Post-classical history


Tiberias (mod. Teverya, Israel) was a major town in the kingdom of Jerusalem, the capital of the lordship of Tiberias.

Situated on the western shore of the Sea of Galilee (Lake Tiberias), Tiberias was occupied by Tancred and his followers after the arrival of the First Crusade (1096-1099) in Palestine. It became the center of the lordship of Tiberias (sometimes known as the principality of Galilee) and the seat of a Latin bishop who was a suffragan of the archbishop of Nazareth. The population included a substantial Jewish community. The town’s walls were in a poor state of repair at the time of the Frankish conquest, but had been improved by 1113. A citadel, erected or fortified on an earlier site at some point during the twelfth century, was situated on the lake shore, occupying an area of some 70 by 50 meters (230 by 165 ft.).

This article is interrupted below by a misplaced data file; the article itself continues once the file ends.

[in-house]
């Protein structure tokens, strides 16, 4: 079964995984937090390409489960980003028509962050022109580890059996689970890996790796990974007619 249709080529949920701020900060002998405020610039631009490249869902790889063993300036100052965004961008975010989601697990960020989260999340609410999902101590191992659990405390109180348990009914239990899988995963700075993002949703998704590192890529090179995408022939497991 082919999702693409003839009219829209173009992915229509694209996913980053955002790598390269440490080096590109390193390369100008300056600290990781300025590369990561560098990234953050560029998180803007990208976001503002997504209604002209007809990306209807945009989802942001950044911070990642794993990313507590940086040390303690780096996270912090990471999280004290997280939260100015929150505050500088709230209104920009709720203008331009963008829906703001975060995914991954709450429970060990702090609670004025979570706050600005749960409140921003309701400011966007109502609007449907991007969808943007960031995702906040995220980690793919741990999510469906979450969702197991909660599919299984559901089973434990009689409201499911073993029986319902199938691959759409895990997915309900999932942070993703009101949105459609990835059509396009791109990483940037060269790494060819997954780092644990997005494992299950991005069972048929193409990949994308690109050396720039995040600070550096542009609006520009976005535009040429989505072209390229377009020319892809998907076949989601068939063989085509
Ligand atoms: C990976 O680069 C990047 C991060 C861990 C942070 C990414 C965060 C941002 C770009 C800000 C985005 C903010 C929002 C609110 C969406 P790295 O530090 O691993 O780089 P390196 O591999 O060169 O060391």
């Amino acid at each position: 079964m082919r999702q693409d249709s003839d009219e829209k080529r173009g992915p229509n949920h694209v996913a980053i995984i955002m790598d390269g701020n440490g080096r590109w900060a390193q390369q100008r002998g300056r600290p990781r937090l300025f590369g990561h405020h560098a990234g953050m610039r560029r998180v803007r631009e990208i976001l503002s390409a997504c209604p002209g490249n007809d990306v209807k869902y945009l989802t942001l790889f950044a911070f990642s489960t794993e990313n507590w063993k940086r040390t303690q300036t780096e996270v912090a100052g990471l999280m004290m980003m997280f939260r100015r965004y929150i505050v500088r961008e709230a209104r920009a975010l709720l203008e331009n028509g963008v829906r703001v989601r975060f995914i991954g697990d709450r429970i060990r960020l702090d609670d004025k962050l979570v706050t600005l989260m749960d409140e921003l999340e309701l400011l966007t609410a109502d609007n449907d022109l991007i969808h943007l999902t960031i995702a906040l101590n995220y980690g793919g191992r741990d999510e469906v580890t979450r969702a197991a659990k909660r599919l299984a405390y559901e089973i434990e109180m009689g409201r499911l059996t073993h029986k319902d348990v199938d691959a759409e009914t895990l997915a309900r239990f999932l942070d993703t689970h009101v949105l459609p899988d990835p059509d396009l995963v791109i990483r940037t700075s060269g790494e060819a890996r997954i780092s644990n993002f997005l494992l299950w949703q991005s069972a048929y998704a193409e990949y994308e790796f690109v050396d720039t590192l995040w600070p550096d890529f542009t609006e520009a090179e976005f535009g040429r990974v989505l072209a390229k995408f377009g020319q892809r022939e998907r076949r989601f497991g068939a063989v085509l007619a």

The citadel was surrendered to Saladin in the aftermath of the battle of Hattin in 1187 by Eschiva, lady of Tiberias, who accepted a safe conduct for herself and her men. In 1190 Saladin had the fortifications destroyed. The town was restored to Frankish rule in 1241, and the citadel may have been rebuilt by Odo of Montbéliard, who held the lordship at that time. However, the town was captured by the Ayyûbids on 17 June 1247.

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